Reuters reported that the meat lobby group had asked the government of the state of Parana, the largest producing and exporting state of chickens in Brazil, to rethink regulations aimed at increasing the distance between food factory workers during the coronavirus pandemic.
In a letter seen by Reuters on July 10, the Brazilian animal protein association ABPA and two local trade groups argued that the minimum 1.5 meter distance required by state norms would reduce yields by 43 percent.
According to the letter, the average distance of workers at poultry facilities is 0.85 cm.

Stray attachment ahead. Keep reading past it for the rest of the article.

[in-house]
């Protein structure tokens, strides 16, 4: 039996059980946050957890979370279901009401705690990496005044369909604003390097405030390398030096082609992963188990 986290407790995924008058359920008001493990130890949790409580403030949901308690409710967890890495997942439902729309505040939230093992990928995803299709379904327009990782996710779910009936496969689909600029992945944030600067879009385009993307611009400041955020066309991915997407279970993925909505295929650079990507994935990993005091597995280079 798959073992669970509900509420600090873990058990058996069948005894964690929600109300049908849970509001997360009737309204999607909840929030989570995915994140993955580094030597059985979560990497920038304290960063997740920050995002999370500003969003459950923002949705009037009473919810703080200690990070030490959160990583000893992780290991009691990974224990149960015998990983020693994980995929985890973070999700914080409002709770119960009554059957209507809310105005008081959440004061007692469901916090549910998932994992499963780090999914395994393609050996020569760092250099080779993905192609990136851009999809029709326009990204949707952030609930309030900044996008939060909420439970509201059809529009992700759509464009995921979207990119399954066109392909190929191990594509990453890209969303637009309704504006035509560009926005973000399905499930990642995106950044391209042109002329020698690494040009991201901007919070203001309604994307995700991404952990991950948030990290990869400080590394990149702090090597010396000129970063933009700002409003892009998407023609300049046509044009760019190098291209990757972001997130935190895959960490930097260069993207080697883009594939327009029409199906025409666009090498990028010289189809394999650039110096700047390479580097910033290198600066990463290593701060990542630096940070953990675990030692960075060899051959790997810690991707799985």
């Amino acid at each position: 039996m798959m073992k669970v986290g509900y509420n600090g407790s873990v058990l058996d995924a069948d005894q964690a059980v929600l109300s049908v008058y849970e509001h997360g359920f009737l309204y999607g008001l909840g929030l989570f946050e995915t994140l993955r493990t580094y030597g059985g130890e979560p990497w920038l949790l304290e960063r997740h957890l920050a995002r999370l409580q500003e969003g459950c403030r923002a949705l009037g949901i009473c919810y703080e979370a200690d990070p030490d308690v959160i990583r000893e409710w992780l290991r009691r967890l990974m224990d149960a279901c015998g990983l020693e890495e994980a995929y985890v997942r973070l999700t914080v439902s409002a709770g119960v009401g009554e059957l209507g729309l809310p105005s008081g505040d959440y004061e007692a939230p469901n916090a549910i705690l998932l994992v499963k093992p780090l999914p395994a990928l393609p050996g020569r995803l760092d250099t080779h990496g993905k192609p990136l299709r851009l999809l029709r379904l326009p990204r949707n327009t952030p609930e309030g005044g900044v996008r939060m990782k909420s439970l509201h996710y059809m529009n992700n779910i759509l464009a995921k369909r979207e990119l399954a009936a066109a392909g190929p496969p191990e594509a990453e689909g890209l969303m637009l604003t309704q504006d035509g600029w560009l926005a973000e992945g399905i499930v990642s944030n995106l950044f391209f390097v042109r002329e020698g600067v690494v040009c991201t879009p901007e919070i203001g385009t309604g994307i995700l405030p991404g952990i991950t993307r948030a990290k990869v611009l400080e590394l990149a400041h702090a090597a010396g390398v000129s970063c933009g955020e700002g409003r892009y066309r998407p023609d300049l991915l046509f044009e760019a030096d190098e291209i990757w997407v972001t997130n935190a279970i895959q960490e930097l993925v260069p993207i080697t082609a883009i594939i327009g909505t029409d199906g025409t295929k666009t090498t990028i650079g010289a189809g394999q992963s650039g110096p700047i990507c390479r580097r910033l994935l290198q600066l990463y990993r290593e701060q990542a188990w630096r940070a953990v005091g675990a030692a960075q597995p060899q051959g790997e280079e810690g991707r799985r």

The federal rules passed on June 19 addressing Brazilian slaughterhouse operations during COVID-19 must take precedence over state norms, the letter argues. Federal regulations only require a physical distance of one meter, which according to labor representatives is insufficient.
According to the meat industry, enforcing a one meter distance rule will cause an 18 percent reduction in output.
Responding to the company’s attitude, Parana’s Chief Labor Attorney Margaret de Carvalho requested an “urgent meeting” with the governor on Thursday 9 July, according to a separate letter seen by Reuters.
He defended the enforcement of local regulations that were sustainable, because meat packing became a hotbed for the new corona virus.
“Around 16 slaughterhouses have or still have an outbreak, with six units recording more than 100 cases each,” said Carvalho’s letter.
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